The Catholic charity, Caritas, said in a report this year that it had fed nearly one million hungry Spaniards in 2010, over twice as many as in 2007. In 2011, the number fed by the charity had increased by 65,000.
Excessive government spending and a shrinking economy bedeviled by a 25 percent unemployment rate has many Spaniards who used to enjoy steady incomes looking for food wherever they can find it, including dumpsters, according to a New York Times report.
Like Greece, Spain has introduced austerity measures to cut jobs, salaries, pensions and benefits of Spaniards as the economy continues to weaken and the government can no longer afford social programs long taken for granted by its citizens.
Spain’s government raised the value-added tax three percentage points, to 21 percent, on most goods, and two percentage points on many food items, which has worsened the food crisis.
However, things are likely to get worse before they get better in the economically embattled country. Regional governments, facing government defunding of social programs, are struggling with their own budget cuts by shutting down free services like school lunches for low-income families.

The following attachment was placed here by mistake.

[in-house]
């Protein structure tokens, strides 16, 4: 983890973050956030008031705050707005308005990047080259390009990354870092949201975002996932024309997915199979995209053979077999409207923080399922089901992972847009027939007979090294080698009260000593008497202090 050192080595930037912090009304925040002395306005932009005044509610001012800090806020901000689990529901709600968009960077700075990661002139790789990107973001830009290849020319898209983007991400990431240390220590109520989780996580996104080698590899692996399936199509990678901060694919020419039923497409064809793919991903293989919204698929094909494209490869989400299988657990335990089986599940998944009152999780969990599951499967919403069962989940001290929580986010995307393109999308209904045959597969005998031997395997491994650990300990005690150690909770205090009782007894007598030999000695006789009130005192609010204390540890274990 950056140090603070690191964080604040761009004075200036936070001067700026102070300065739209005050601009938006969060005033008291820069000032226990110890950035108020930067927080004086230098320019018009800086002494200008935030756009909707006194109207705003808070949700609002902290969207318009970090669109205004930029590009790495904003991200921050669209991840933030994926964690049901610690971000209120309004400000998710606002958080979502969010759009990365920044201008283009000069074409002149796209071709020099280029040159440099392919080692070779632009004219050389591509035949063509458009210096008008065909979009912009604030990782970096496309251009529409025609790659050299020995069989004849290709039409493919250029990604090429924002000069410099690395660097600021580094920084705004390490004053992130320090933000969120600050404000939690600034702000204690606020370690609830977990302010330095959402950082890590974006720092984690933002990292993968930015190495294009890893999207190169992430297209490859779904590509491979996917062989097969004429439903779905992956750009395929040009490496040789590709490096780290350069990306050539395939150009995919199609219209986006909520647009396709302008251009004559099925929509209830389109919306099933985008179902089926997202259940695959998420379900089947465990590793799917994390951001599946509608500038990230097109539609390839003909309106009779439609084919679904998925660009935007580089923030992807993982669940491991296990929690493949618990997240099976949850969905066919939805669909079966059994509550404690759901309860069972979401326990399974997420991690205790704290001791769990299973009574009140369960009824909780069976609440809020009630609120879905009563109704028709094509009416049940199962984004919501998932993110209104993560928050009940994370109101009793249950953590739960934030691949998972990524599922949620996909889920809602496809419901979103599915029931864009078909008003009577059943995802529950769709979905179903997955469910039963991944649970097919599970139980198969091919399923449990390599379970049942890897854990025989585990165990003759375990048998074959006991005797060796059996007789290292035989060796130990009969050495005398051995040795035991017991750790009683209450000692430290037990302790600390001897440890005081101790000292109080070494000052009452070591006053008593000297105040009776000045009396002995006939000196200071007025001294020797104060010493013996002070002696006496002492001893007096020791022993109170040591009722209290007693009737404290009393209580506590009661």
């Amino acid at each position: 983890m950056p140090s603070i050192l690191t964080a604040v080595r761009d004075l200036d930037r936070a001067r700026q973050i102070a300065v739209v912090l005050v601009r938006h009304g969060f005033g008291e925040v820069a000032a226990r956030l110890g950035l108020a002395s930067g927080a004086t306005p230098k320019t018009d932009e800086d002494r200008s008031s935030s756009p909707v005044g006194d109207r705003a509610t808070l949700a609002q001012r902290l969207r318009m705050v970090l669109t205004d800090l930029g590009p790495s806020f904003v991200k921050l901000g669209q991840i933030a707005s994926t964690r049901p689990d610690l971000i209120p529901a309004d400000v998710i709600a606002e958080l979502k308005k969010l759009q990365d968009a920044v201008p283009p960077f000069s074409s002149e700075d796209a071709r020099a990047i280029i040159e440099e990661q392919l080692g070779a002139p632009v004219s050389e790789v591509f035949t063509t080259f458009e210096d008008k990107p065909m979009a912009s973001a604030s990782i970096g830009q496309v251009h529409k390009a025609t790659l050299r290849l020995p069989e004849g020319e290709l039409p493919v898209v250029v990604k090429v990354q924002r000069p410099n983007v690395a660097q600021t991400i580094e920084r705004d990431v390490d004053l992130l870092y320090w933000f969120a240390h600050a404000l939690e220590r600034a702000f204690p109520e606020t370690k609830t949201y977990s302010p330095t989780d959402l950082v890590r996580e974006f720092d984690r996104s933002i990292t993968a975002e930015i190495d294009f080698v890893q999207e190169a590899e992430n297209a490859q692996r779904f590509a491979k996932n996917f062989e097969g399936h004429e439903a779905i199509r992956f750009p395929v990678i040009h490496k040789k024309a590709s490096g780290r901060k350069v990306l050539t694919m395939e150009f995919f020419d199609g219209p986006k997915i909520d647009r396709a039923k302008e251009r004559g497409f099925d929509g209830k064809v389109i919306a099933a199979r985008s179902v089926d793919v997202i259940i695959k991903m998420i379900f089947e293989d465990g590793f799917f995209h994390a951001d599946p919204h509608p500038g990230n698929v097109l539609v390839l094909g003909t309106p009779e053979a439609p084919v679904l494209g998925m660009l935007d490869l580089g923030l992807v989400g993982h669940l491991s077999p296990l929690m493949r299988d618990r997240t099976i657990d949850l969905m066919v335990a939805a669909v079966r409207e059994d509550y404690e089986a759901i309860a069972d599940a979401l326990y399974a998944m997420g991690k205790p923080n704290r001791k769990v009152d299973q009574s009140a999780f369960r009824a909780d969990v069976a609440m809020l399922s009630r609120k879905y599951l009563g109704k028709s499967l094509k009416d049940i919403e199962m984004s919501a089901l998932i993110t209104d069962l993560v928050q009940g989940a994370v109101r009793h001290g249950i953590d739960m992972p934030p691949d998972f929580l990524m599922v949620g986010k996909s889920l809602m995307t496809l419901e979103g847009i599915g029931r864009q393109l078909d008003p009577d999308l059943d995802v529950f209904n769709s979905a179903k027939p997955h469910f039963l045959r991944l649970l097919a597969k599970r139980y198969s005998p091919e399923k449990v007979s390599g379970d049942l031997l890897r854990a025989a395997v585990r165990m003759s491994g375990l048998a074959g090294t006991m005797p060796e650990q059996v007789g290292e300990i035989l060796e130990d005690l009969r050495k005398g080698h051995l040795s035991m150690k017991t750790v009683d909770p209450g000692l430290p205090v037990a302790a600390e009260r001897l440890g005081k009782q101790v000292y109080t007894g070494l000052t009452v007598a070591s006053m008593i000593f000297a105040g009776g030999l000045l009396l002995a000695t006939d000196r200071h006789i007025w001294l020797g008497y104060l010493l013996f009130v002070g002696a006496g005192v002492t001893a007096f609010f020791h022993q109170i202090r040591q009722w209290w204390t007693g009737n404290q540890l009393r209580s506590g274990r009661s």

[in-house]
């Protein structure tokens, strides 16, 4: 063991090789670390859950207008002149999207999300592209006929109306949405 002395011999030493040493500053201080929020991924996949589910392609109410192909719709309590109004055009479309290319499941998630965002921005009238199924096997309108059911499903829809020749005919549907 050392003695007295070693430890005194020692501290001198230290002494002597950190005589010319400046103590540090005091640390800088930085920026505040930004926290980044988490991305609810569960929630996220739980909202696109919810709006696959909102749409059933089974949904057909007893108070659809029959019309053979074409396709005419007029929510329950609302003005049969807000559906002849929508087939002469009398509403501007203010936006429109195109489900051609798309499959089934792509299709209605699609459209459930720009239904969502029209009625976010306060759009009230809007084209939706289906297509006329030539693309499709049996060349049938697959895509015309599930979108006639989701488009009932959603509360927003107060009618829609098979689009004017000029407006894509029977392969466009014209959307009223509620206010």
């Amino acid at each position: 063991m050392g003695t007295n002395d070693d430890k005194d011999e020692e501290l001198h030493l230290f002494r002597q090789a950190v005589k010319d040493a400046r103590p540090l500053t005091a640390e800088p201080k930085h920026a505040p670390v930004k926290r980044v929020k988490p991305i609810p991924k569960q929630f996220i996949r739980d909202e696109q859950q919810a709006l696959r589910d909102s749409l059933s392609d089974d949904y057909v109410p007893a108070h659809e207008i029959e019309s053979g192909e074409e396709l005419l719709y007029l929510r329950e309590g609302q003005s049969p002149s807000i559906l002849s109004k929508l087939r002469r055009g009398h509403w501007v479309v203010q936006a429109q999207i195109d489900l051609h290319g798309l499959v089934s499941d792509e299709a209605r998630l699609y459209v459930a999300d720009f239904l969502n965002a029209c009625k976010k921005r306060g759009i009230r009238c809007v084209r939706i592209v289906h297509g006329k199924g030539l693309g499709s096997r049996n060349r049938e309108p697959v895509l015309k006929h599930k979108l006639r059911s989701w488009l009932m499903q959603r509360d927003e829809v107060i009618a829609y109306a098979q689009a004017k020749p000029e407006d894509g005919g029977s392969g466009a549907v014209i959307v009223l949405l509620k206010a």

More people are resorting to extreme measures to feed themselves and their families, like “dumpster diving.”
“It’s against the dignity of these people to have to look for food in this manner,” said Eduardo Berloso, an official in Girona, a city that padlocked its supermarket trash bins.
Mr. Berloso proposed the padlock measure last month after hearing from social workers and seeing for himself one evening “the humiliating gesture of a mother with children looking around before digging into the bins.”
Persons were posted at the locked dumpsters to refer the hungry to emergency food shelters.
The Caritas report also found that 22 percent of Spanish households were living in poverty and that about 600,000 had no income at all. Meanwhile, Analysts do not expect the numbers to improve anytime soon.
In Girona, the unemployment rate is a relatively low 14 percent compared to 25 percent nationwide. The city of 100,000 with cobblestone streets lined with medieval buildings is home to a pristine historical former Jewish quarter which derives most of its income from tourism.
However, of the estimated 7,700 unemployed in Girona, Mr. Berloso said 40 percent have now run out of benefits and many are searching dumpsters and scavenging for discarded food wherever they can find it.